Regarding relationship with Weppa and Uwanu people, as far as I know, we don’t have any issues with them. We only had issue with an individual, who was the then head of Weppa and Uwanu clan. He claimed we were settlers and his servants. This was at the heart of the disagreement. Long before him, there were other Okumagbes, and we never had issues with them. In fact, the first Okumagbe was my father’s cousin.
Because we inter marry, we have the Agbas from Igiode. My uncle, who is the head of Agba’s family, today, is from Weppa Uwanu.
What are you doing to ensure people from Uzanu join in the efforts to develop Uneme Uzanu?
There are some people from my place that are very keen on developing South East Uneme Uzanu, and we have started meeting to strategise on how to bring about development to our place. We often meet and have a think tank in place. I am the only person that has been in government. I only complement these people’s efforts at ensuring Uneme Uzanu is better than we met it.
For every period in a man’s life, there is usually an arrowhead. If that is the role I am presently playing in the case of South East Uneme Uzanu, I give thanks and glory to God. That is the way God has designed it. When we meet to plan, some of the thoughts and ideas might not necessarily be mine, but as we brainstorm, other people throw up things. All I do is to help ensure that those ideas are brought to fruition.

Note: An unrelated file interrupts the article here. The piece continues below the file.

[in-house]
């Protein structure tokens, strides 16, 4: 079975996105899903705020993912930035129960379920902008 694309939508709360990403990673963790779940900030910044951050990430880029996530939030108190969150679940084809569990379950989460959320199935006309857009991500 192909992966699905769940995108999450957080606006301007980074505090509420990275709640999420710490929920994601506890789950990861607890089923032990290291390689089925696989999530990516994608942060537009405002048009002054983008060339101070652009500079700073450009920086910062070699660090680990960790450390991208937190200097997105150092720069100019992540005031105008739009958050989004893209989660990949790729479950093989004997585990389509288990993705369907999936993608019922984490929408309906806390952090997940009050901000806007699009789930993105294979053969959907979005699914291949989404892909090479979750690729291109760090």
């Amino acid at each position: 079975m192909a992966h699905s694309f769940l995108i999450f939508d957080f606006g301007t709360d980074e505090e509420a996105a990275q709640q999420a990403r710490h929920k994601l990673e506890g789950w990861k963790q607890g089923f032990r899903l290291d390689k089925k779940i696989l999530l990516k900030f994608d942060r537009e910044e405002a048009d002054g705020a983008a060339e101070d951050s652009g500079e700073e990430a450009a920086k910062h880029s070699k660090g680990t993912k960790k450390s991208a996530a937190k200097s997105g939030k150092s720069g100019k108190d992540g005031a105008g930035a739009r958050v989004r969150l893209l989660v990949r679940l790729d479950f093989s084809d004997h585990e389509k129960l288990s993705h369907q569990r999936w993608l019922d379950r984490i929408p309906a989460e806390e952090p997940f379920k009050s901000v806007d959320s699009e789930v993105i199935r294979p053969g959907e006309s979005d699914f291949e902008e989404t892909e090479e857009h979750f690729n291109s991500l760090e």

The secondary school in my place was built a long time ago, but it was closed for about 30 years. However, we must thank former Governor Adams Oshiomole for reopening it, and the school is functioning. We look forward to government playing its part in terms of putting necessary infrastructure in the school.
But as a community, we are pooling resources together to ensure that necessary facilities are there. We are presently building a Corpers’ Lodge in the place. The Edo State Government, under Oshiomole did quite a lot in ensuring that we have accessible roads.
On a personal note, my wife and I for instance, have provided some boreholes in the place. But again, this is where communities need to help themselves. Sadly, my people allowed these facilities to run down. The generator that was provided there was never maintained. Their expectation is that we should continue to maintain and fuel it. One man can’t run a community; others need to make their inputs for advancement.
To that extent, I think maybe as a community, we have failed. But compared to other communities around us, we have reasonably tried in terms of infrastructure. In the area of electricity, I led some of my other brothers and friends in ensuring that our community has streetlights, which were commissioned sometimes in 2004.
My only worry is that, when things go bad, they expect the people, who provided them to come and fix them. That is not good enough. This is where communal efforts should come in. Every village in Uneme Uzanu has streetlights.
What are you doing to ensure that your rich culture is projected to the outside world?
Just three days ago, a section of the think- tank met on this aspect of our plans, and this was one area we deliberate upon a lot— how to resuscitate our culture and values. There is, therefore, something in the works in this regard.